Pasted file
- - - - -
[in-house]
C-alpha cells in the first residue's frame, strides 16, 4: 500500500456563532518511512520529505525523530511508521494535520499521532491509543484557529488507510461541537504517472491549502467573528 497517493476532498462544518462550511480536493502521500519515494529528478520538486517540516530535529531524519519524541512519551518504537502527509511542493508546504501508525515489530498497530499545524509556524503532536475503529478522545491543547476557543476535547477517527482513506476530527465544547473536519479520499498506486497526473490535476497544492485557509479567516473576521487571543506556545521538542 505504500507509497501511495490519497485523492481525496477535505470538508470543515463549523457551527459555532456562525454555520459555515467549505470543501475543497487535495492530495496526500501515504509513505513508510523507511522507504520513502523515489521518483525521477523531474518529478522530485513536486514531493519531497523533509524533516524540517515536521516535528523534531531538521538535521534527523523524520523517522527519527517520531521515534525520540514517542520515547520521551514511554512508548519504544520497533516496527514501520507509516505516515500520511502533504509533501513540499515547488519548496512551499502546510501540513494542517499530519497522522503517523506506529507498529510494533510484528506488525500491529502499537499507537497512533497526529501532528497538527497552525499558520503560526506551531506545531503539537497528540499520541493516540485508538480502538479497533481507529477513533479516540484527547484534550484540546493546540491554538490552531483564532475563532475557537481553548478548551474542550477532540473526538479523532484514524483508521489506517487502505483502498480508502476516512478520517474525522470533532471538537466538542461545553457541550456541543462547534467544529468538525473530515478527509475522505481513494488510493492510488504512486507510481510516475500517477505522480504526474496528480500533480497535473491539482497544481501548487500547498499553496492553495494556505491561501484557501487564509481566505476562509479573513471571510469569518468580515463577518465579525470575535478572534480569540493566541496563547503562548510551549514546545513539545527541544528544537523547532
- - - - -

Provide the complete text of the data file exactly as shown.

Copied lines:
[in-house]
C-alpha cells in the first residue's frame, strides 16, 4: 500500500456563532518511512520529505525523530511508521494535520499521532491509543484557529488507510461541537504517472491549502467573528 497517493476532498462544518462550511480536493502521500519515494529528478520538486517540516530535529531524519519524541512519551518504537502527509511542493508546504501508525515489530498497530499545524509556524503532536475503529478522545491543547476557543476535547477517527482513506476530527465544547473536519479520499498506486497526473490535476497544492485557509479567516473576521487571543506556545521538542 505504500507509497501511495490519497485523492481525496477535505470538508470543515463549523457551527459555532456562525454555520459555515467549505470543501475543497487535495492530495496526500501515504509513505513508510523507511522507504520513502523515489521518483525521477523531474518529478522530485513536486514531493519531497523533509524533516524540517515536521516535528523534531531538521538535521534527523523524520523517522527519527517520531521515534525520540514517542520515547520521551514511554512508548519504544520497533516496527514501520507509516505516515500520511502533504509533501513540499515547488519548496512551499502546510501540513494542517499530519497522522503517523506506529507498529510494533510484528506488525500491529502499537499507537497512533497526529501532528497538527497552525499558520503560526506551531506545531503539537497528540499520541493516540485508538480502538479497533481507529477513533479516540484527547484534550484540546493546540491554538490552531483564532475563532475557537481553548478548551474542550477532540473526538479523532484514524483508521489506517487502505483502498480508502476516512478520517474525522470533532471538537466538542461545553457541550456541543462547534467544529468538525473530515478527509475522505481513494488510493492510488504512486507510481510516475500517477505522480504526474496528480500533480497535473491539482497544481501548487500547498499553496492553495494556505491561501484557501487564509481566505476562509479573513471571510469569518468580515463577518465579525470575535478572534480569540493566541496563547503562548510551549514546545513539545527541544528544537523547532